Appellant does not deny that he did not adequately perform the job assigned to him. He asserts instead that his inability to perform resulted from the requirement that he use the jig fixture, and that this requirement was enforced discriminatorily. He contends that he was required to use the jig fixture at all times, and was disciplined for failing to do so, but that white operators were not required to use the fixture. His principal contention on appeal is that the District Court's findings to the contrary are clearly erroneous.


Judge Becker found that not only was there no racially disparate treatment, but also that "the job requirements for the striker plate and tail light casting operation in which plaintiff was employed were racially neutral, reasonable and based on justifiable and necessary business considerations, and that these requirements were applied by defendant evenhandedly to all employees regardless of race."

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We have carefully examined the record in this case. Judge Becker's findings of fact are supported by substantial evidence and are not clearly erroneous.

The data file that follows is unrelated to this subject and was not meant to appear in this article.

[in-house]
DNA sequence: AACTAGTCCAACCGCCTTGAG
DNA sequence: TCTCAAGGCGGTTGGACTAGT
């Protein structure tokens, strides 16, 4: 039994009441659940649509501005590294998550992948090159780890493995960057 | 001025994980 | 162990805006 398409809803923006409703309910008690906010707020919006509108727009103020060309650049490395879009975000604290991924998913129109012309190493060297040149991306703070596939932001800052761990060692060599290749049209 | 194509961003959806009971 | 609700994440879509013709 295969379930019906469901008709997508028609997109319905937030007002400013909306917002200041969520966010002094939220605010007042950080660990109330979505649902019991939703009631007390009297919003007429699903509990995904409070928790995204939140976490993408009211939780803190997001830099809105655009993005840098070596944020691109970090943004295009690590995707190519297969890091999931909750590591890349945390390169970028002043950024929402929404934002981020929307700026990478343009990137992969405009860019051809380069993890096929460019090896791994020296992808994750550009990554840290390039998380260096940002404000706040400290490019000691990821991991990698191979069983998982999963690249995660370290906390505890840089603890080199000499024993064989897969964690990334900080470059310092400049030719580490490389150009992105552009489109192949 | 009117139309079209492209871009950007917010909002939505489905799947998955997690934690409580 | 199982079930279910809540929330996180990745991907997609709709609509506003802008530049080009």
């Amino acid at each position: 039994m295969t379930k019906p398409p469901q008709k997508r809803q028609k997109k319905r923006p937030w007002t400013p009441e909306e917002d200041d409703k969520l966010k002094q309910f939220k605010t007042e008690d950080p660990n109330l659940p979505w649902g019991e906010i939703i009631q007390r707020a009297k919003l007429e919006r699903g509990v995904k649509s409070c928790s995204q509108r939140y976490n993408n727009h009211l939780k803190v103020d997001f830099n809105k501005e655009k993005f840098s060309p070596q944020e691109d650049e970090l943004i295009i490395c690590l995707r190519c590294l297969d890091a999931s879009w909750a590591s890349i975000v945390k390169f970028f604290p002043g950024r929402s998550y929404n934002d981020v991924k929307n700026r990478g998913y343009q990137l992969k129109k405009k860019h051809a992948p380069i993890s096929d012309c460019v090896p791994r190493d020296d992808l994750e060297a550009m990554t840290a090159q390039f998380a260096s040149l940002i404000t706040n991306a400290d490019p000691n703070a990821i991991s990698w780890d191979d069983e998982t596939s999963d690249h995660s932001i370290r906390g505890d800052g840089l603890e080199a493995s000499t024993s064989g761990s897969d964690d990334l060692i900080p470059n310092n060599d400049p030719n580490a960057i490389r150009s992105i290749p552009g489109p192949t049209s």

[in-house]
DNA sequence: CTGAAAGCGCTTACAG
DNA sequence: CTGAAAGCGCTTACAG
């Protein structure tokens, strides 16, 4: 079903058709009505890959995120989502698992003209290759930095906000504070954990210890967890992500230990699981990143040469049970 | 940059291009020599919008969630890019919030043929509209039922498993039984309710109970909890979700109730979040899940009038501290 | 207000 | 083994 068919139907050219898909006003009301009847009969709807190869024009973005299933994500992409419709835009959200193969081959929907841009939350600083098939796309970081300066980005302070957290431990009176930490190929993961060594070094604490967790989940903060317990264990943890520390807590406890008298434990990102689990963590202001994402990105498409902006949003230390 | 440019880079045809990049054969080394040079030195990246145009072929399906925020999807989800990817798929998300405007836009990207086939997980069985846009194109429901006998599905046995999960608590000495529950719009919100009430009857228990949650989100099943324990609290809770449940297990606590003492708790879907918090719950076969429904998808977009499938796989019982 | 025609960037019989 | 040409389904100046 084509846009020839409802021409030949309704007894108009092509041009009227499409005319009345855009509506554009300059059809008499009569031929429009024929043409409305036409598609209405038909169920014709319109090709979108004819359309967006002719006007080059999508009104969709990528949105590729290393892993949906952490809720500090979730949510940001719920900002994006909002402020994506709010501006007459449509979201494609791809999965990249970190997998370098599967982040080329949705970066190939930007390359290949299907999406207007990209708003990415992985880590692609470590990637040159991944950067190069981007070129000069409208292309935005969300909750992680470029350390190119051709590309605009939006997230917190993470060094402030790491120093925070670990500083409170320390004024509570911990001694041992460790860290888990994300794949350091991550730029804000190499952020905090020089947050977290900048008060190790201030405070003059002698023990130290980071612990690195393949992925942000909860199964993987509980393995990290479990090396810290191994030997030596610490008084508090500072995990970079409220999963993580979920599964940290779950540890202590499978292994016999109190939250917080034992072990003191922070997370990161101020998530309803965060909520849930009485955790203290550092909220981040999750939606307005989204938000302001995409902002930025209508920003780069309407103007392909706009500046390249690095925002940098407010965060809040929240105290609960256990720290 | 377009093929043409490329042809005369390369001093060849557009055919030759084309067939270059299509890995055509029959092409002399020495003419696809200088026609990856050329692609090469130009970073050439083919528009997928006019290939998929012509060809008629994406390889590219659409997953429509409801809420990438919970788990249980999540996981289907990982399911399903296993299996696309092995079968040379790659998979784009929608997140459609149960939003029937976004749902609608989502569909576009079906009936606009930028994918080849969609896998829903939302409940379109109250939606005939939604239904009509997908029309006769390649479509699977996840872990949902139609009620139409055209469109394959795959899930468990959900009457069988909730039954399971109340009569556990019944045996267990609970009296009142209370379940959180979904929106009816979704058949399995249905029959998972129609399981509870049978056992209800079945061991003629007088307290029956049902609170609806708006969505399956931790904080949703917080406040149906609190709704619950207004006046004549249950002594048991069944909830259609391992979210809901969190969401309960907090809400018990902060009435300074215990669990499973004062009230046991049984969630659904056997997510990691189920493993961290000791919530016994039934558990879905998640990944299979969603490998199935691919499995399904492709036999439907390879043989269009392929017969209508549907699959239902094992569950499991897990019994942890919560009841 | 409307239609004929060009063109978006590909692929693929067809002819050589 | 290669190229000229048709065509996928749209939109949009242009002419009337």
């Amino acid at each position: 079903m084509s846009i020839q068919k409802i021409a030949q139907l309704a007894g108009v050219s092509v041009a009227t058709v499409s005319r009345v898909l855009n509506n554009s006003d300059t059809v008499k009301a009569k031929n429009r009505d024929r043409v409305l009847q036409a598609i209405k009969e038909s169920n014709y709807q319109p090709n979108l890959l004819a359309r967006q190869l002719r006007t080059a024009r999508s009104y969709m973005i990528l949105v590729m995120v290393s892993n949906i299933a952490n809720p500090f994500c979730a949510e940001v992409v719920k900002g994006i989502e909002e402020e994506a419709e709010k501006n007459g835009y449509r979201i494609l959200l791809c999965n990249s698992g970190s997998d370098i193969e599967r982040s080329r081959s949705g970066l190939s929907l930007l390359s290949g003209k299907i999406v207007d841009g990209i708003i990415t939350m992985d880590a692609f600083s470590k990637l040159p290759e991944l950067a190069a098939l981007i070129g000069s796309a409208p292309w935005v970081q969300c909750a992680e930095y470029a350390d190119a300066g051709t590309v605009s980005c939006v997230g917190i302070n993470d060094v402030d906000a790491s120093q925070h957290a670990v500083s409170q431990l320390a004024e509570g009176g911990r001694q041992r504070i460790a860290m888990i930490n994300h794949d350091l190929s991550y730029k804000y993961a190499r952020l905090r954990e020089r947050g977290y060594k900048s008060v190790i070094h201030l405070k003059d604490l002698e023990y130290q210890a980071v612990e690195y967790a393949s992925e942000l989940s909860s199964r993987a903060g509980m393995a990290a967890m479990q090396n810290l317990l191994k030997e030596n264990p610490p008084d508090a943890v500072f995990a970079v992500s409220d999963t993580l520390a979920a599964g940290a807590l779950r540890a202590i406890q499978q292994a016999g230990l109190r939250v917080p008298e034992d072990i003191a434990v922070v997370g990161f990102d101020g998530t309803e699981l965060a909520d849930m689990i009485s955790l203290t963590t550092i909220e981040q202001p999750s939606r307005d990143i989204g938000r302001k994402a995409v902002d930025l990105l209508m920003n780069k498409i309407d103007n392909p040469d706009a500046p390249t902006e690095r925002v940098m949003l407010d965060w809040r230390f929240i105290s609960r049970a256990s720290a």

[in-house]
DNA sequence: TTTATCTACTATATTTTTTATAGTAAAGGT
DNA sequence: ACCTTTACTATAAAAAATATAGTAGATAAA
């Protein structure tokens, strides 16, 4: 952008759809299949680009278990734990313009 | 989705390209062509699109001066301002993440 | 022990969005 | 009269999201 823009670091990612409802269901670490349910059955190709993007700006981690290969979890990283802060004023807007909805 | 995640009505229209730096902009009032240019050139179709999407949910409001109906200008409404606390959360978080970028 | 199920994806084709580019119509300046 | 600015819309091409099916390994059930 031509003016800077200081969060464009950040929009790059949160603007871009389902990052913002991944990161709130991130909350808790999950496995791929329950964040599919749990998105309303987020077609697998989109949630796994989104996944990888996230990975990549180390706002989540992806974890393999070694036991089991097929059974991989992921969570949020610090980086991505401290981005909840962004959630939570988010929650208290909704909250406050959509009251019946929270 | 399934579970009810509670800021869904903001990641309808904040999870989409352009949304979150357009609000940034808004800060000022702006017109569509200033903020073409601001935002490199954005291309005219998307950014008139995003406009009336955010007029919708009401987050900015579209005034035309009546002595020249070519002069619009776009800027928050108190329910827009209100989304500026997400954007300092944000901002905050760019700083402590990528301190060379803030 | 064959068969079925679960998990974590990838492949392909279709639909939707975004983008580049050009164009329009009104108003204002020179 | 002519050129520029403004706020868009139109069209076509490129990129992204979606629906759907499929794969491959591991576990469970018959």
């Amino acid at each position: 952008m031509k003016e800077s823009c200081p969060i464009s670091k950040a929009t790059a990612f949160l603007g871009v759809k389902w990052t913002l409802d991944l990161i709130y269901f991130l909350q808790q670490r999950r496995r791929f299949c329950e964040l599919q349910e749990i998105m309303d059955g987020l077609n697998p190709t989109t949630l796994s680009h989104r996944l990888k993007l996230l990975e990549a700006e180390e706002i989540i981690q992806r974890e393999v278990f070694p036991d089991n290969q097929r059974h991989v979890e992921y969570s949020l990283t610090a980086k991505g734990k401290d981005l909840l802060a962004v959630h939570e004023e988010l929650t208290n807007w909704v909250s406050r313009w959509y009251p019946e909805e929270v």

There was some evidence by appellant that he and at least one other black man were subjected to discipline for not using the jig fixture whereas white workers were not. The company offered controverting evidence that raised credibility issues for the trier of the fact on this question of disparate treatment.2 Appellant argues that the conclusion of the District Court that appellant had failed to establish a prima facie case of discrimination was based on an erroneous view of the case, because it applied a preponderance of the evidence test in making that determination. Contrary to appellant's novel contention, we do not read McDonnell Douglas Corp. v. Green, supra, as requiring the District Court to ignore the company's evidence of nondisparate treatment in deciding whether the employee has made a prima facie case.3 As used in McDonnell Douglas, "prima facie" does not mean the degree of evidence necessary to resist a motion to dismiss. It means that if the net of the evidence adduced by both parties leaves the fact finder convinced that there has been disparate treatment between a member of a racial minority group and others not of that group, there has been a prima facie showing of racial discrimination and the burden of proof then shifts to the company to prove the employee was treated in the manner complained of for valid reasons other than race. It would be senseless to confine the initial determination to a review of the complaining party's evidence; if the company can refute the claim of disparate treatment it need not shoulder the burden of proving a valid nondiscriminatory purpose.